Coffee … It’s Actually Good For You?! (Part I)
Coffee can soothe, increase blood flow in the brain, inhibit cancer, control active oxygen and improve liver function. As more and more research is done, science is proving that coffee has many benefits. We drink it without a second thought, but coffee is quite a remarkable beverage.
For many people, a cup of coffee brings a sense of relaxation or relief from fatigue. This is because the caffeine in coffee produces both a soothing and stimulating effect. One feels relaxed because of its soothing, tranquilizing qualities and refreshed because of its stimulant qualities.
Coffee is also a potent diuretic.
In recent years, the aromatic components of coffee are believed to provide positive effects on the human body. The aromatic component is a compound called pyrazine, the same compound that produces the burnt smell when you char fish or Irish potatoes. There is abundant research showing that pyrazine improves blood circulation.
Experiments conducted at the Kyorin University School of Medicine have revealed that the aroma of coffee improves both blood flow in the brain and brain function. Comparison of blood flow in the left and right brain hemispheres immediately after smelling coffee revealed an increase in blood flow in an area of the right brain responsible for controlling pleasure. Furthermore, the aroma was found to induce a large variation in brain waves, proving that coffee also has an effect on the cerebral nerves.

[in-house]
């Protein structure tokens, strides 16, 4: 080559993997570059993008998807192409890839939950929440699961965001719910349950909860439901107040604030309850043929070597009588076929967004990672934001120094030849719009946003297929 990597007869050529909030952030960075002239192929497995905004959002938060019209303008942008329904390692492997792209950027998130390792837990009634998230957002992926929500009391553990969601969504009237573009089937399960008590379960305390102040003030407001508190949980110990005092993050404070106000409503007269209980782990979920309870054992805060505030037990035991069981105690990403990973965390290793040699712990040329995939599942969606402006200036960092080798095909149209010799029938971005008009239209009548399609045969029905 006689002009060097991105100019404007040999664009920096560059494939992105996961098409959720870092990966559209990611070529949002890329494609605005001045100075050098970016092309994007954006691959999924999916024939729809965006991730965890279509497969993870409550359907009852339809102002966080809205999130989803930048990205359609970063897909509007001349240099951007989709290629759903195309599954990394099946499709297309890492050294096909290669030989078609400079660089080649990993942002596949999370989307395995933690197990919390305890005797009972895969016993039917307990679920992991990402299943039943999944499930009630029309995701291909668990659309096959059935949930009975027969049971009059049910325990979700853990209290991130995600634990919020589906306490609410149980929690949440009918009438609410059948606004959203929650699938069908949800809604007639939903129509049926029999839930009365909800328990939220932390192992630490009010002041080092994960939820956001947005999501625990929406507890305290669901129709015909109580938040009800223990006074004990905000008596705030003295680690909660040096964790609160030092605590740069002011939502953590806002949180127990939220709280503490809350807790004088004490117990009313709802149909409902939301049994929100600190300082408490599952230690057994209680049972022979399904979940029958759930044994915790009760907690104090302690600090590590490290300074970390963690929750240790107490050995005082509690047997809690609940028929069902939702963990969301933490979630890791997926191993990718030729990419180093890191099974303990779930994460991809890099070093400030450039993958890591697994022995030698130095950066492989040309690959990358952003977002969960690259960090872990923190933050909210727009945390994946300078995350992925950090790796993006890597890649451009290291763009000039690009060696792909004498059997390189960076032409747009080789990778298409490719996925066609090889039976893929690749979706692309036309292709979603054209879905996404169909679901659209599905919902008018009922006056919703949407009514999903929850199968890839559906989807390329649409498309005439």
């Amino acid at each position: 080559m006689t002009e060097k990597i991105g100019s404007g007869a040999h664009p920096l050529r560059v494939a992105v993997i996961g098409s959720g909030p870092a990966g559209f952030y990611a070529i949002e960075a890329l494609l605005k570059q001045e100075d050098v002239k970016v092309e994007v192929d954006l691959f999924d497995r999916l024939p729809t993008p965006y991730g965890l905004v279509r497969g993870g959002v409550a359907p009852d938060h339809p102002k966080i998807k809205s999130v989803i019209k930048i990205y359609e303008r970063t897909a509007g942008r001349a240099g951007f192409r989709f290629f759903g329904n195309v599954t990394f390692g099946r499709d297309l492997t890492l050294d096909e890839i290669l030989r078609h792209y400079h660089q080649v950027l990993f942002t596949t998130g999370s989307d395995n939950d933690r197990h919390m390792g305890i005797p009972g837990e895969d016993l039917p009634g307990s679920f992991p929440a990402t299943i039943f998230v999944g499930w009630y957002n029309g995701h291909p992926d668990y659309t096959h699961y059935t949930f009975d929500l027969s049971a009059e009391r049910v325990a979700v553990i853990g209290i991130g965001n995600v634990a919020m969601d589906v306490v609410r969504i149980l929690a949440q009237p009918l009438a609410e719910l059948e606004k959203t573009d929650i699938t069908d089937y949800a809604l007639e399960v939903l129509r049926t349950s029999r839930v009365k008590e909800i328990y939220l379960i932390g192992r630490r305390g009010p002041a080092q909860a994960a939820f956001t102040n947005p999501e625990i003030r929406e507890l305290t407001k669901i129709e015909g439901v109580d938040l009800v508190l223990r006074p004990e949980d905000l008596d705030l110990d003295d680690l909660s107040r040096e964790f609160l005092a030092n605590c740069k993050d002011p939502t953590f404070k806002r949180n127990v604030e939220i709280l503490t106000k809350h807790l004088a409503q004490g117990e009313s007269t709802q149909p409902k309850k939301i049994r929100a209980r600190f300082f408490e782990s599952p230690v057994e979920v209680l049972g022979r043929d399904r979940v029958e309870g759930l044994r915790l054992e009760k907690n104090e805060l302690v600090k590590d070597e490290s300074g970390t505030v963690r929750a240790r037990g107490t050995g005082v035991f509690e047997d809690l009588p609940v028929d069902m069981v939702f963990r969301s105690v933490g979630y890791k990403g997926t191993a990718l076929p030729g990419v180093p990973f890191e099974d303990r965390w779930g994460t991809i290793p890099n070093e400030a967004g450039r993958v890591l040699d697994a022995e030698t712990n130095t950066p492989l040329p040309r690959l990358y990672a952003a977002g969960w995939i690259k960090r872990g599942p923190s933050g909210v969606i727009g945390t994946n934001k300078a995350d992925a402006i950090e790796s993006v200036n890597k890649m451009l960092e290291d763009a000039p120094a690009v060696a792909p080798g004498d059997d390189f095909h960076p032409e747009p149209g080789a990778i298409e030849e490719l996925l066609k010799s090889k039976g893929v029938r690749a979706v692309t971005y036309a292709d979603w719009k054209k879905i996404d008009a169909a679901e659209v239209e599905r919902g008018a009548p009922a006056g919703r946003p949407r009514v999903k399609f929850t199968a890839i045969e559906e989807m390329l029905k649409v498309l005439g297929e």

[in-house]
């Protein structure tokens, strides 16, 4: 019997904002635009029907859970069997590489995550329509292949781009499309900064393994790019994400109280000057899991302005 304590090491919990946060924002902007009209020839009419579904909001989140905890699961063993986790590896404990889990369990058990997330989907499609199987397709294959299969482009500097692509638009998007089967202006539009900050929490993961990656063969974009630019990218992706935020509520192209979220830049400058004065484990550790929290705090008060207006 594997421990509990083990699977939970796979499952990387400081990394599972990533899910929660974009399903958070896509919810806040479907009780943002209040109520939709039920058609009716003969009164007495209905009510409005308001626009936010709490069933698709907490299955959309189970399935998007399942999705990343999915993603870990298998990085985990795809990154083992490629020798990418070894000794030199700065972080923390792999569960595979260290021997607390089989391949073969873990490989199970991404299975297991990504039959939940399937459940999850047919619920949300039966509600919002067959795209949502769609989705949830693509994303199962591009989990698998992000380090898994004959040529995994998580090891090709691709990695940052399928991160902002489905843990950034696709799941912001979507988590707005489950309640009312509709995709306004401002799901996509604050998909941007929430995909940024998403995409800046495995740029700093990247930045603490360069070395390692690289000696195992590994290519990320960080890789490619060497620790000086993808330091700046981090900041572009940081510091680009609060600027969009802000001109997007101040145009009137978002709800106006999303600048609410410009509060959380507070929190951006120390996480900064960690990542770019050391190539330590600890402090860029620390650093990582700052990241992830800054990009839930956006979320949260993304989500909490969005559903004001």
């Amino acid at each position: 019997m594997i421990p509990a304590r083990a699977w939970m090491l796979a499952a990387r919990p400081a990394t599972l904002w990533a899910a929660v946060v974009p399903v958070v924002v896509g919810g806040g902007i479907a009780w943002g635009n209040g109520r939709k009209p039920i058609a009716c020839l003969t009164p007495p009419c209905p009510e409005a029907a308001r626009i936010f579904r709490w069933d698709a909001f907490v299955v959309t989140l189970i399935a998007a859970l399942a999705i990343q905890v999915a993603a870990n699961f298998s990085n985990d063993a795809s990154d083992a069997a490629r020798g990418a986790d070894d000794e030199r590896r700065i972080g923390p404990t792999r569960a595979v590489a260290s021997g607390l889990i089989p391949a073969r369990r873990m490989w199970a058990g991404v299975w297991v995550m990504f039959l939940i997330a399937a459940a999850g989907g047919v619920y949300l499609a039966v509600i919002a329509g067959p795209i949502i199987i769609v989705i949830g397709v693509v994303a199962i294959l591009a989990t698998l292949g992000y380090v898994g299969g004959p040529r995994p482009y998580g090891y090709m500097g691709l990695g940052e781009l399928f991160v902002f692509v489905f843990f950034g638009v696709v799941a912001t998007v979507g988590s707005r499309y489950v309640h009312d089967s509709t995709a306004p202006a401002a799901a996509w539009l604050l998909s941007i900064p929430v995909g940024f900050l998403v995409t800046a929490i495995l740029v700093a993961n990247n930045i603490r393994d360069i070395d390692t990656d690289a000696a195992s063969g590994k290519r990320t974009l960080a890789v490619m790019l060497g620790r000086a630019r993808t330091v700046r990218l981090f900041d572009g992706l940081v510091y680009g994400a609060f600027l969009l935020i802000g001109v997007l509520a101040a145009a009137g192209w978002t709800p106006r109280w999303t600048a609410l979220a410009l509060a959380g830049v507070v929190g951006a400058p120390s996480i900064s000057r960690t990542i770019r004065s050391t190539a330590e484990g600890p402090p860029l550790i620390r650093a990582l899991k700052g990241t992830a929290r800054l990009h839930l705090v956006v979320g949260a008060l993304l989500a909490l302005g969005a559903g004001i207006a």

Interestingly, the aroma of coffee affects men and women differently. Coffee aroma caused a 9.2 microvolt brain wave variance in males but a 13.0 microvolt variance in females — a difference of 3.8 microvolts between the sexes. While the reason for the difference between men and women is still unknown, it is clear that coffee does affect the right brain, where emotions are controlled.
To be continued.
(Translated by Roy Mashima)
(The information provided should not be construed as medical advice or instruction. Consult your physician before attempting any new program. Readers who fail to consult appropriate health authorities assume the risk of developing serious medical conditions.)